Print and Be Damned
What is defamation? A defamatory statement is where one person damages a person’s good name without lawful justification or excuse. When a defamatory statement is in writing it is libel and when a defamatory statement is made orally, it is slander.
The changes brought in under the Defamation Act of 2013, including the new requirement that a Claimant will need to show that the statement has caused serious harm to their reputation – this is to deter trivial claims. Further, where a body or organisation is trading for profit, they will need to show that the defamatory statement has caused or is likely to cause serious financial loss.
A further change provides protection for website operators in respect of defamatory statements posted by others on their website, although the Court does have the power to order the operator to remove any offending material. Where a posting on a website is anonymous, as long as the website operator has complied with the appropriate regulations, including a procedure whereby a prospective Claimant can notify the website operator and the operator hands over the address of the anonymous poster and removes the offending article, the operator will have a defence.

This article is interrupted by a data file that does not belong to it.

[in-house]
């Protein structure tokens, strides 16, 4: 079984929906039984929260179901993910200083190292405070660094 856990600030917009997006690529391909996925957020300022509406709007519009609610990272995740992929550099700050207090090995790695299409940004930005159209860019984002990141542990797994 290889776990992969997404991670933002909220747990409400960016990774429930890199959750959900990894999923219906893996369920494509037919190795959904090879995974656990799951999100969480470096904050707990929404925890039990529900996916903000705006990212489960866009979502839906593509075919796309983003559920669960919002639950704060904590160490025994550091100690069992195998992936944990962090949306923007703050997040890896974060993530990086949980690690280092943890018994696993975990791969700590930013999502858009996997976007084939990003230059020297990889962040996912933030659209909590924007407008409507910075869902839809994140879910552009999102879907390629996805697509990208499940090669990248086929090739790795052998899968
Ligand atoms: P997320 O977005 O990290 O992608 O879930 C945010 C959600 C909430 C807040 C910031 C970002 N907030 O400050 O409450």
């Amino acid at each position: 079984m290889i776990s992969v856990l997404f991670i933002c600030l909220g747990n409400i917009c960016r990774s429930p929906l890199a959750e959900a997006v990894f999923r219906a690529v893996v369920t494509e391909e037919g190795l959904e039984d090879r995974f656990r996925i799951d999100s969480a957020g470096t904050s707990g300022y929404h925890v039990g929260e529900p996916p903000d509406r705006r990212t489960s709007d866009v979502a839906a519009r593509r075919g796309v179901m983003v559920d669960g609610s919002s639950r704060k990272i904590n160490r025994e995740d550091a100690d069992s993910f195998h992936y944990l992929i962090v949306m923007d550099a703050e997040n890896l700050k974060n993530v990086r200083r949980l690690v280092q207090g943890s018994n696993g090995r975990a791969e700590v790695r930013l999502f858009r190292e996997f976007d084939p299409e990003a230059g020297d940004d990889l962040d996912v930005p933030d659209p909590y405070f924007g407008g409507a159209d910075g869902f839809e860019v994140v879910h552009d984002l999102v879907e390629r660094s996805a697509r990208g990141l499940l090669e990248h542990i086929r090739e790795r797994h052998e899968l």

Further, the historic common law defence of “fair comment” has now been replaced under the Act with the defence of “honest opinion”. The Defendant will need to show that the statement is an honest expression of a genuinely held opinion. This defence does not apply to the assertion of a fact made to look like an opinion.
With any defamation action, it is always important to remember that there is a short limitation period of one year from when the claim arose, to issue Court proceedings.
It will be interesting to see what impact changes the Defamation Act 2013 has and whether it will make smaller claims rarer. I do, however, anticipate that the big headline-grabbing claims will continue as before.